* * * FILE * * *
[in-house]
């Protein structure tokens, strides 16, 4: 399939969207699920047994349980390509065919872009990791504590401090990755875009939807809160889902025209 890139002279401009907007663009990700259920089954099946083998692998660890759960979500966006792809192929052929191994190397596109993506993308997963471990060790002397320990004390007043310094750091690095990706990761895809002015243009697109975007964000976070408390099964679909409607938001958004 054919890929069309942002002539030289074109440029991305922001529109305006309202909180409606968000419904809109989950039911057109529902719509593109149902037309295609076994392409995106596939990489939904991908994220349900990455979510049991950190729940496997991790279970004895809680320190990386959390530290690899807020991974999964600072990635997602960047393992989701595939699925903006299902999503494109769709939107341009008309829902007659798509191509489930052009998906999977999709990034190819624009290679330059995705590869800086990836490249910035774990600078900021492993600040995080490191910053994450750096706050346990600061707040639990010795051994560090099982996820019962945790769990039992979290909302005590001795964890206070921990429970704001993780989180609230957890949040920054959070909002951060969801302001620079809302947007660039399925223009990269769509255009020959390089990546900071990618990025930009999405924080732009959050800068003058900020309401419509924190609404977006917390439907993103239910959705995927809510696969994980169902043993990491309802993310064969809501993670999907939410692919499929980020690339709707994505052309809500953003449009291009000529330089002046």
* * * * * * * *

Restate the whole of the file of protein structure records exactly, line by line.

[in-house]
């Protein structure tokens, strides 16, 4: 399939969207699920047994349980390509065919872009990791504590401090990755875009939807809160889902025209 890139002279401009907007663009990700259920089954099946083998692998660890759960979500966006792809192929052929191994190397596109993506993308997963471990060790002397320990004390007043310094750091690095990706990761895809002015243009697109975007964000976070408390099964679909409607938001958004 054919890929069309942002002539030289074109440029991305922001529109305006309202909180409606968000419904809109989950039911057109529902719509593109149902037309295609076994392409995106596939990489939904991908994220349900990455979510049991950190729940496997991790279970004895809680320190990386959390530290690899807020991974999964600072990635997602960047393992989701595939699925903006299902999503494109769709939107341009008309829902007659798509191509489930052009998906999977999709990034190819624009290679330059995705590869800086990836490249910035774990600078900021492993600040995080490191910053994450750096706050346990600061707040639990010795051994560090099982996820019962945790769990039992979290909302005590001795964890206070921990429970704001993780989180609230957890949040920054959070909002951060969801302001620079809302947007660039399925223009990269769509255009020959390089990546900071990618990025930009999405924080732009959050800068003058900020309401419509924190609404977006917390439907993103239910959705995927809510696969994980169902043993990491309802993310064969809501993670999907939410692919499929980020690339709707994505052309809500953003449009291009000529330089002046």